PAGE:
How to Become an Ophthalmologist - A Career in Ophthalmology
Examine your motivations to become an ophthalmologist. Is it because you like the specialty and the work involved? Or is it because you don't know what else to do? Probably no job is easy, but neither is a career in medicine. Ask yourself truthfully and honestly why you would like to become an ophthalmologist. If it is an answer that you are satisfied with, then do consider it as a viable option. Of course, you may change your mind later, but at least know your current motivations to wanting a career in medicine.
Try to do well in school and get good marks. Try to make use of the time you have in high school to enjoy classes, and try to find something interesting about the subjects that you learn. It's really probably your last opportunity to be exposed to such a wide spectrum of knowledge. Take advantage of it while you can. Don't rush through school. Sure, it may be boring and dry sometimes, but just try to make it as interesting for yourself as you can. You may even learn something useful down the road someday!
You will need a degree in medicine and obtain a license. In addition, you will likely need to undergo residency training in ophthalmology and a license to practice ophthalmology. Depending on where you live, you may first need to complete a Bachelor's degree before going into medical school to obtain the degree in medicine. Students in certain countries may enter medical school directly from high school. Try to find all the medical schools that you think you might have an interest in and thoroughly read through their admission policies including what prerequisite courses or standardized tests are required, curriculum, and the success rates of their graduates obtaining good positions. Prepare as early as possible for admission. You do not want to miss deadlines, or not do something that could easily have been done. After completing medical school, admission into a residency program and residency training in ophthalmology is usually required to specialize in ophthalmology.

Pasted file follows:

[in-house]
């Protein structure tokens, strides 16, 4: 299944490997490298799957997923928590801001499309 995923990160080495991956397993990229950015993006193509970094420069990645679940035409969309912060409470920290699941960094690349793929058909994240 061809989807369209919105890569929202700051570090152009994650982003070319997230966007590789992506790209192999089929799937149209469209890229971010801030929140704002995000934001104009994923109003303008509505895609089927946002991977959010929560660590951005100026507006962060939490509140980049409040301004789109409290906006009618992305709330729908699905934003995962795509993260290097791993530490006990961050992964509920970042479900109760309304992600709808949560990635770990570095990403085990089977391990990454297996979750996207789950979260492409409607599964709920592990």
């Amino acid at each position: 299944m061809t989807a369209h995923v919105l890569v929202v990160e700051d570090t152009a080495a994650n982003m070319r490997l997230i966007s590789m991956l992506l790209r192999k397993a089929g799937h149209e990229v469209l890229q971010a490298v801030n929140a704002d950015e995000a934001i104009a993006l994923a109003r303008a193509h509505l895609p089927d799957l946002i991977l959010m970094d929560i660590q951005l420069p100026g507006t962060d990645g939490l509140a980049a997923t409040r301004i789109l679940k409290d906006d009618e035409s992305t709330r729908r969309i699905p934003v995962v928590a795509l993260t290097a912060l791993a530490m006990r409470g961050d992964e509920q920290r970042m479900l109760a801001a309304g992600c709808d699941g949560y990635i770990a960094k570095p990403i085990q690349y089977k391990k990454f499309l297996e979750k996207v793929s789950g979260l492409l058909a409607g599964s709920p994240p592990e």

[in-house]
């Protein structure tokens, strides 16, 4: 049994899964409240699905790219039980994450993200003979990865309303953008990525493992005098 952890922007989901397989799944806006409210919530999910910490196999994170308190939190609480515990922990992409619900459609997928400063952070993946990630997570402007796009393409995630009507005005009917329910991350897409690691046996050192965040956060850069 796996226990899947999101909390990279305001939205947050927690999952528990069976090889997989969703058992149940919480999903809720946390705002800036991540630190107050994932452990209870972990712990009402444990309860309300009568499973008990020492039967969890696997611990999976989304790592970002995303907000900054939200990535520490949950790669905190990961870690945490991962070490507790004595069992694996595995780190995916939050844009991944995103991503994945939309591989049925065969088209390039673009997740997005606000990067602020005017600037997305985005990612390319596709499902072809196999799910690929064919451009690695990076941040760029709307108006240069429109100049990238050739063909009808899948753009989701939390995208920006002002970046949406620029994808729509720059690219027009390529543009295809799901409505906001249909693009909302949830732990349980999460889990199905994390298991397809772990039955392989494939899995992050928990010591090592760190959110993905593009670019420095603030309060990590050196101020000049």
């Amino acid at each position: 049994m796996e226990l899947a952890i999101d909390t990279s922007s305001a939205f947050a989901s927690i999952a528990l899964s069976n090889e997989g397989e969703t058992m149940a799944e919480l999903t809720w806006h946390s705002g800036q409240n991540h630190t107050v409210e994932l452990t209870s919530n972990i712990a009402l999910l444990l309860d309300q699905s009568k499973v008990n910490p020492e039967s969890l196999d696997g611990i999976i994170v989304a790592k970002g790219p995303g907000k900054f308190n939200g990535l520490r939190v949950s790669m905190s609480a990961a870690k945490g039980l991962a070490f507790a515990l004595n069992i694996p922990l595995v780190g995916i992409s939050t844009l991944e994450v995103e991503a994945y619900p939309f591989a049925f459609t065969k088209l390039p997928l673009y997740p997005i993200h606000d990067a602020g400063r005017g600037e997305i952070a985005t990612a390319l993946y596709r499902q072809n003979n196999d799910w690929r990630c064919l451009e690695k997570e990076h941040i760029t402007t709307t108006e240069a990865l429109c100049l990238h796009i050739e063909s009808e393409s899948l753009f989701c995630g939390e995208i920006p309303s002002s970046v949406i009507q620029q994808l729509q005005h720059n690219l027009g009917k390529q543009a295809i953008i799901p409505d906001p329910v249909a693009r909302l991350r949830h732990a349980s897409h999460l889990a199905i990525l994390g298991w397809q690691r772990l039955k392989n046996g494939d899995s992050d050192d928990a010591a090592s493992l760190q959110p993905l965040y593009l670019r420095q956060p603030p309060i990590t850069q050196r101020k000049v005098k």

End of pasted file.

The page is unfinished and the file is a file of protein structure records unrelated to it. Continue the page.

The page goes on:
Obtain some relevant job experience or do some job shadowing with ophthalmologists. This will allow you to find out what being an ophthalmologist is like, and may also help you get into the type of residency program that you desire. Maybe you really hate it. Maybe you love it. It's a great opportunity to broaden your horizons even if you decide not to become an ophthalmologist in the future. Getting job or volunteer experience will also look very favorable to future employers, as they will know that you were capable enough that someone trusted you with their work. It will also allow you to get reference letters if you need any. Last, but not least, you will gain practical experience and contacts as an ophthalmologist that may help you in your future job.
Decide if you want to further specialize in a sub-specialty in the future. Be careful about specializing too early, though, or even specializing at all, as that specialty may become obsolete or not in as much demand when you are ready to go into the workforce. However, specializing definitely has its advantages, as you will be one of the recognized experts in your sub-specialty.
Decide if you would like to open your own practice, to work for someone else's practice, or to work at a clinic or hospital. If working for someone, choose your employer carefully. If you do not think that you would fit in a particular workplace environment, you probably should not even apply there. Of course, you should try not to be picky, but do try to make an effort to think a little about what type of work environment you desire. You don't want to be finding another job in two months.
Once you have a career as an ophthalmologist, try to distinguish yourself a little every day. The objective is not to get a promotion or a pay raise, although that would be a nice bonus, but just as a duty to yourself. A pledge to yourself to try to make your job a little bit better for other people. The extra effort will make yourself feel pleased, as well as really do a service to others. Also consider upgrading your skills once in a while by taking courses or learning by yourself, and try to be generous in sharing your knowledge with others. Try not to over-exert yourself, though, when working or when spending extra time to learn skills. But do put in a good day's work. Work in a relaxed manner. Work at a comfortable pace, but just do not slack at your duty. After all, it's your profession!
Wish you every success with your job as an ophthalmologist!